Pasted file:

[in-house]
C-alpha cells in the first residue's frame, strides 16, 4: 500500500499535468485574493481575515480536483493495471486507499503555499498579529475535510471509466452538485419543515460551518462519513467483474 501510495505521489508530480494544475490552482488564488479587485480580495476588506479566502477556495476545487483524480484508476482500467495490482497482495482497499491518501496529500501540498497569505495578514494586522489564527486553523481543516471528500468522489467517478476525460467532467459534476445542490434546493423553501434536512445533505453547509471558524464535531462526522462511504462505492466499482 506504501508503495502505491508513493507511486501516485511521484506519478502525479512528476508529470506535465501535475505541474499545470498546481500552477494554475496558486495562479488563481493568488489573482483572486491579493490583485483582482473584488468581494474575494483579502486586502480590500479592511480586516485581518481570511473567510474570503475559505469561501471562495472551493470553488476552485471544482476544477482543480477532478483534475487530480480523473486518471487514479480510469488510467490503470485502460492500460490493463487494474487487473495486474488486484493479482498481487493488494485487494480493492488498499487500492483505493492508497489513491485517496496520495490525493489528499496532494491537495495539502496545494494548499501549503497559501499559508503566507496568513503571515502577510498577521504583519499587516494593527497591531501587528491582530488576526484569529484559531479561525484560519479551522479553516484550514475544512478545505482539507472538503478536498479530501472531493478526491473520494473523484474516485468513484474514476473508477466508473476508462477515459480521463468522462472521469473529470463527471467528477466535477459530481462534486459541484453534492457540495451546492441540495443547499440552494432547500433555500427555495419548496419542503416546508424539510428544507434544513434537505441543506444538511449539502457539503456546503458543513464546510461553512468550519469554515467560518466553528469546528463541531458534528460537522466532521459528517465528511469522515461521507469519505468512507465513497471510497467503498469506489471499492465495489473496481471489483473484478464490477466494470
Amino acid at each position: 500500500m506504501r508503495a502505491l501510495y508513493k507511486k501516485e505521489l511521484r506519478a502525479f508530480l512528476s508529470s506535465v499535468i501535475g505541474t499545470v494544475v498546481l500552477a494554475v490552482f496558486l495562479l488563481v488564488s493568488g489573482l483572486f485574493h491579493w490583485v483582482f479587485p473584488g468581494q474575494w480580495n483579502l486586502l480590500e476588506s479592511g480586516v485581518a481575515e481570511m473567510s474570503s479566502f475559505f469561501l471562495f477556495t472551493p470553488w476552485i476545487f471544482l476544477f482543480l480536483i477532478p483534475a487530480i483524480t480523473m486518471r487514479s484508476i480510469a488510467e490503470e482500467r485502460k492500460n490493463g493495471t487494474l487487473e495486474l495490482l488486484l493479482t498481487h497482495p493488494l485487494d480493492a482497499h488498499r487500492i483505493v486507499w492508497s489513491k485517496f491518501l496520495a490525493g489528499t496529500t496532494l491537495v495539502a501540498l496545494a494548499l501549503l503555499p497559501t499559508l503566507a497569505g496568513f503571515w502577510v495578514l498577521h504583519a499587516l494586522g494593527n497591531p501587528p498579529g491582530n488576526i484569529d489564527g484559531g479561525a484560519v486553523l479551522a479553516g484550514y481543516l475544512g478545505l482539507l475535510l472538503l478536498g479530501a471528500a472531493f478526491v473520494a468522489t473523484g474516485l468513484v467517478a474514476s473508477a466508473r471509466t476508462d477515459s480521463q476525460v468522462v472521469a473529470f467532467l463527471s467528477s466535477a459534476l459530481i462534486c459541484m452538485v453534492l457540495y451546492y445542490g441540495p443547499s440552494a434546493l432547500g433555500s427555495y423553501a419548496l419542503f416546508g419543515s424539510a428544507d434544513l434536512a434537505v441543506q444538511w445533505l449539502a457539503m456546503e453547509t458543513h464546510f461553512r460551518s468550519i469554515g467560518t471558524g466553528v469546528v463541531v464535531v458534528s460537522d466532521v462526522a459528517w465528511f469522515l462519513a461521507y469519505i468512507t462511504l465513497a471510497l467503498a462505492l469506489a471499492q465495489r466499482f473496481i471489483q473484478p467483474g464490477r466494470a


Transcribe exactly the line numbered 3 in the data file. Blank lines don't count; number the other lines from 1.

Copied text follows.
Amino acid at each position: 500500500m506504501r508503495a502505491l501510495y508513493k507511486k501516485e505521489l511521484r506519478a502525479f508530480l512528476s508529470s506535465v499535468i501535475g505541474t499545470v494544475v498546481l500552477a494554475v490552482f496558486l495562479l488563481v488564488s493568488g489573482l483572486f485574493h491579493w490583485v483582482f479587485p473584488g468581494q474575494w480580495n483579502l486586502l480590500e476588506s479592511g480586516v485581518a481575515e481570511m473567510s474570503s479566502f475559505f469561501l471562495f477556495t472551493p470553488w476552485i476545487f471544482l476544477f482543480l480536483i477532478p483534475a487530480i483524480t480523473m486518471r487514479s484508476i480510469a488510467e490503470e482500467r485502460k492500460n490493463g493495471t487494474l487487473e495486474l495490482l488486484l493479482t498481487h497482495p493488494l485487494d480493492a482497499h488498499r487500492i483505493v486507499w492508497s489513491k485517496f491518501l496520495a490525493g489528499t496529500t496532494l491537495v495539502a501540498l496545494a494548499l501549503l503555499p497559501t499559508l503566507a497569505g496568513f503571515w502577510v495578514l498577521h504583519a499587516l494586522g494593527n497591531p501587528p498579529g491582530n488576526i484569529d489564527g484559531g479561525a484560519v486553523l479551522a479553516g484550514y481543516l475544512g478545505l482539507l475535510l472538503l478536498g479530501a471528500a472531493f478526491v473520494a468522489t473523484g474516485l468513484v467517478a474514476s473508477a466508473r471509466t476508462d477515459s480521463q476525460v468522462v472521469a473529470f467532467l463527471s467528477s466535477a459534476l459530481i462534486c459541484m452538485v453534492l457540495y451546492y445542490g441540495p443547499s440552494a434546493l432547500g433555500s427555495y423553501a419548496l419542503f416546508g419543515s424539510a428544507d434544513l434536512a434537505v441543506q444538511w445533505l449539502a457539503m456546503e453547509t458543513h464546510f461553512r460551518s468550519i469554515g467560518t471558524g466553528v469546528v463541531v464535531v458534528s460537522d466532521v462526522a459528517w465528511f469522515l462519513a461521507y469519505i468512507t462511504l465513497a471510497l467503498a462505492l469506489a471499492q465495489r466499482f473496481i471489483q473484478p467483474g464490477r466494470a